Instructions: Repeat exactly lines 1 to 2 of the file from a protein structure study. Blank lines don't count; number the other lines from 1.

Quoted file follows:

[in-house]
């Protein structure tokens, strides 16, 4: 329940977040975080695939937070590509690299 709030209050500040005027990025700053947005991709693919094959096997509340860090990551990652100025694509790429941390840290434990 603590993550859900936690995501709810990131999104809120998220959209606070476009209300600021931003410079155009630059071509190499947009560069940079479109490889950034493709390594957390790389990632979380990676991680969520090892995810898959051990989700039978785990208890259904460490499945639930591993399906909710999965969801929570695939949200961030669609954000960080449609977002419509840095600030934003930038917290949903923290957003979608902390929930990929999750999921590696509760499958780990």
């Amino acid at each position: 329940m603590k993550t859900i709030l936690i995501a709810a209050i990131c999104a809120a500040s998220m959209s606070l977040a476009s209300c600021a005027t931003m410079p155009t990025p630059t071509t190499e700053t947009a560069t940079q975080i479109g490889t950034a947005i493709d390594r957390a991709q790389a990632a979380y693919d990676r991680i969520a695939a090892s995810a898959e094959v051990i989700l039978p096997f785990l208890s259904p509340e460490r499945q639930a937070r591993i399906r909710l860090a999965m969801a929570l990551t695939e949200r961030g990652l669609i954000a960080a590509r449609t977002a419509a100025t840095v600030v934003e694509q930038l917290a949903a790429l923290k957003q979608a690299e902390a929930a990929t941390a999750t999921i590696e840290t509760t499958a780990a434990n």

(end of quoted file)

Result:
[in-house]
């Protein structure tokens, strides 16, 4: 329940977040975080695939937070590509690299 709030209050500040005027990025700053947005991709693919094959096997509340860090990551990652100025694509790429941390840290434990 603590993550859900936690995501709810990131999104809120998220959209606070476009209300600021931003410079155009630059071509190499947009560069940079479109490889950034493709390594957390790389990632979380990676991680969520090892995810898959051990989700039978785990208890259904460490499945639930591993399906909710999965969801929570695939949200961030669609954000960080449609977002419509840095600030934003930038917290949903923290957003979608902390929930990929999750999921590696509760499958780990």